After recent mass shootings, there have been calls to ease the strict standards guiding involuntary mental health treatment to give authorities greater ability to detain and compel the treatment of mentally ill people they fear could become a risk to the community, even if they aren’t imminently one at the time of their interaction with the person.
The question of using the civil mental health system to involuntarily detain someone who hasn’t committed a crime, but who we fear may commit one at some point in the future is fundamentally one of human rights. It risks making it easier to commit the terrible injustice of unnecessarily taking away the freedom of mentally ill people who pose no real risk to public safety. There are many ways to prevent mass murder that we should be discussing, including the quality of mental health treatment we provide, but calling for more involuntary mental health commitments isn’t one of them.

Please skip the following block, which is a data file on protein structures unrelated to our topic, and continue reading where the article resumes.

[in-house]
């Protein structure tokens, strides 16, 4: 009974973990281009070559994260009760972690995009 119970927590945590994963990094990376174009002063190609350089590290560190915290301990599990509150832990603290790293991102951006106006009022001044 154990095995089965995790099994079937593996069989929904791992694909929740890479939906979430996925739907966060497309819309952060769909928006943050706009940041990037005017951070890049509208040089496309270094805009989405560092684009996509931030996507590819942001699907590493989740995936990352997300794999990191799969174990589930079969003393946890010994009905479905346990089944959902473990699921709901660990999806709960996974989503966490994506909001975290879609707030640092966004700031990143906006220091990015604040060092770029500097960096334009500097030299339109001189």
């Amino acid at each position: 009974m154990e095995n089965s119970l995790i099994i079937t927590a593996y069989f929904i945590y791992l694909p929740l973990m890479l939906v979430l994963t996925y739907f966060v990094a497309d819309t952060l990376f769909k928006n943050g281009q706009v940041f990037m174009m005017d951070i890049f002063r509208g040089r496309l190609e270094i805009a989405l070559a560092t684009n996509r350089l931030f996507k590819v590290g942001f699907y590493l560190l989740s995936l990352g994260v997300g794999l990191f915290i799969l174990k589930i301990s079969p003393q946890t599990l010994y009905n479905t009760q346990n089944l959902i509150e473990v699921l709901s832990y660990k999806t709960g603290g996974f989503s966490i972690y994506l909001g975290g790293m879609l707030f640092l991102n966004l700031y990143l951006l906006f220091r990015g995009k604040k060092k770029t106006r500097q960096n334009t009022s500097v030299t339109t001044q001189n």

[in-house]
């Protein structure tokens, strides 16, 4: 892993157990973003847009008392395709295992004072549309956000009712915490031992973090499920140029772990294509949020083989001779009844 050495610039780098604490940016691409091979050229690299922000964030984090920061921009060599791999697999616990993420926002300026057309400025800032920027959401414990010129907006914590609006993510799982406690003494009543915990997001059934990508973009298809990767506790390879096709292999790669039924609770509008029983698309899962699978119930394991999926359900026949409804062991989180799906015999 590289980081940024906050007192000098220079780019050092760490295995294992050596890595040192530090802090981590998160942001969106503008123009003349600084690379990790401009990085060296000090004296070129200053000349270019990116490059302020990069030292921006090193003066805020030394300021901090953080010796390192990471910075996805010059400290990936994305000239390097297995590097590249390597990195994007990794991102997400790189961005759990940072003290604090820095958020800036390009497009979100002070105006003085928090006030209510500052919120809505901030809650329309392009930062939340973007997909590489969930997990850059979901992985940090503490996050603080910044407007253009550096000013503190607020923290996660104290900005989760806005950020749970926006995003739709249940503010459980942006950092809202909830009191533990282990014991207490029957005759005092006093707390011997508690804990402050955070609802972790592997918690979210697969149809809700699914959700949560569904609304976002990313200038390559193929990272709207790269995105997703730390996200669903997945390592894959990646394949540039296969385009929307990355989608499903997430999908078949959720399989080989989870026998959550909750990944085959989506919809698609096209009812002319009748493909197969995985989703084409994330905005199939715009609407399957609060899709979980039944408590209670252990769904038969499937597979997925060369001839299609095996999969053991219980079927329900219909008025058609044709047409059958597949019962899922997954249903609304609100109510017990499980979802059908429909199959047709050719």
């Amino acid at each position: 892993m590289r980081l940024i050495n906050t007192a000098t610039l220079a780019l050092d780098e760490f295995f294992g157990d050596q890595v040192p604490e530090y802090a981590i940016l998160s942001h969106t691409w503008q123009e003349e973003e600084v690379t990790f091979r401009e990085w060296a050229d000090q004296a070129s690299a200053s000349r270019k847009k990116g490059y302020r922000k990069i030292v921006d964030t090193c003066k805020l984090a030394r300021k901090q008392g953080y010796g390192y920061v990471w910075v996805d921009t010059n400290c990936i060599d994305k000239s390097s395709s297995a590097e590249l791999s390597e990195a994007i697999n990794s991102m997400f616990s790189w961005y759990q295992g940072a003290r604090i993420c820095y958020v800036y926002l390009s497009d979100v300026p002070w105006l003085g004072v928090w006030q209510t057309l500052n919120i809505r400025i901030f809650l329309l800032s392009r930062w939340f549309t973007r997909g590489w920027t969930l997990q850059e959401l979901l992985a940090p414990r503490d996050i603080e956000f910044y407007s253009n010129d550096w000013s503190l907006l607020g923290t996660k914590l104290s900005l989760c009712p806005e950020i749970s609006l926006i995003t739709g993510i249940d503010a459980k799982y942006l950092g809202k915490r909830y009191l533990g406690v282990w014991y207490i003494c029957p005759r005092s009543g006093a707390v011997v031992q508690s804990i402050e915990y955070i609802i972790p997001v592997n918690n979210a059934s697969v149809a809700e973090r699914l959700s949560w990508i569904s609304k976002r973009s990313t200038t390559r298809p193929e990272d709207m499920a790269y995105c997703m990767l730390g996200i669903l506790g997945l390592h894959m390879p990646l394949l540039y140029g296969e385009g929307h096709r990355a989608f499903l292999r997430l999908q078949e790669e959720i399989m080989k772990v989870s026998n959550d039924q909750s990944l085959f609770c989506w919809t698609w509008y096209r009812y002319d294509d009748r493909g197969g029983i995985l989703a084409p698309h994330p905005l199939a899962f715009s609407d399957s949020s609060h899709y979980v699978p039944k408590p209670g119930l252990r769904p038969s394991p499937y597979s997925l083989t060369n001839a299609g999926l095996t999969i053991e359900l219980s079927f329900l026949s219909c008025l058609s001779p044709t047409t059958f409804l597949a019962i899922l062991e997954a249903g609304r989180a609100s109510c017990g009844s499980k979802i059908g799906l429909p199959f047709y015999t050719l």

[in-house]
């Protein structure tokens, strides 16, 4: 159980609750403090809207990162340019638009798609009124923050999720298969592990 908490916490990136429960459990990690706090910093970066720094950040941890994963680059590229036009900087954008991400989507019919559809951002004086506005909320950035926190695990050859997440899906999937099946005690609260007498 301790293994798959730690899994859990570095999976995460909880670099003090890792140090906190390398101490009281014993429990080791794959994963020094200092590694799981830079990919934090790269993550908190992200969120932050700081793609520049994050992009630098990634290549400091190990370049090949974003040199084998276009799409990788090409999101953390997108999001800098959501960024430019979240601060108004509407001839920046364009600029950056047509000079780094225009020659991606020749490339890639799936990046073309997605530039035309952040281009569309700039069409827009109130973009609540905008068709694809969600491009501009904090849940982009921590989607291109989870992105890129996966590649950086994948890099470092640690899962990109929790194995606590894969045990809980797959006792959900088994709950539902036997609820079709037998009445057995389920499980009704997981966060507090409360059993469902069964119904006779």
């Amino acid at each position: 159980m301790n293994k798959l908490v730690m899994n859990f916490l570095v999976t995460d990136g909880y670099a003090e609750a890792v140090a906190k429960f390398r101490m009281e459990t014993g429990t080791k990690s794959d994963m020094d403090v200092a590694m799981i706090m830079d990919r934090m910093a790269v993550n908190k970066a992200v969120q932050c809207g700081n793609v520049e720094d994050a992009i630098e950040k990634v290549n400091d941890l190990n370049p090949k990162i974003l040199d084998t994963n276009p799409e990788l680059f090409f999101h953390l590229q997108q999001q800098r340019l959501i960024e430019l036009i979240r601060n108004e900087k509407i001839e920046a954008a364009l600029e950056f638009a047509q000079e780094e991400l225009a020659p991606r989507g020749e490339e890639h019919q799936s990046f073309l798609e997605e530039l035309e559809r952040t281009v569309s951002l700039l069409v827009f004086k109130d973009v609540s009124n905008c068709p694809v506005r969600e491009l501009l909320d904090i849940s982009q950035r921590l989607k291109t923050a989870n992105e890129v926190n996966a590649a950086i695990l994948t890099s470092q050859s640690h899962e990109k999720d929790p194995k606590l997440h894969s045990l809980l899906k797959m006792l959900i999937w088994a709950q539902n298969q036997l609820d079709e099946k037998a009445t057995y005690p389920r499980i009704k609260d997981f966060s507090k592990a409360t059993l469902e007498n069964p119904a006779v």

Of course, mental illness shouldn’t be ignored. But it is often discussed in a way that is dishonest and inaccurate in the context of mass shootings. And it reinforces an effort to redirect the conversation away from guns and their effect on our culture.
Too often in American politics, corporate interests such as the gun industry are able to displace their costs onto people unrepresented by lobbyists and super PACs — people like the mentally ill. If we continue to scapegoat them with the convenient myth of the “psycho killer,” we are precluded from recognizing which factors do contribute to homicides in the United States.
- The Atlantic: Locking Up People for Mental Illness Won’t Stop Killers (politicaloutcast.com)
- Op-Ed Contributor: Why Can’t Doctors Identify Killers? (rss.nytimes.com)
- Santa Barbara shootings: Would a ‘gun restraining order’ have helped? (+video) (csmonitor.com)
- The Divide Over Involuntary Mental Health Treatment (wnyc.org)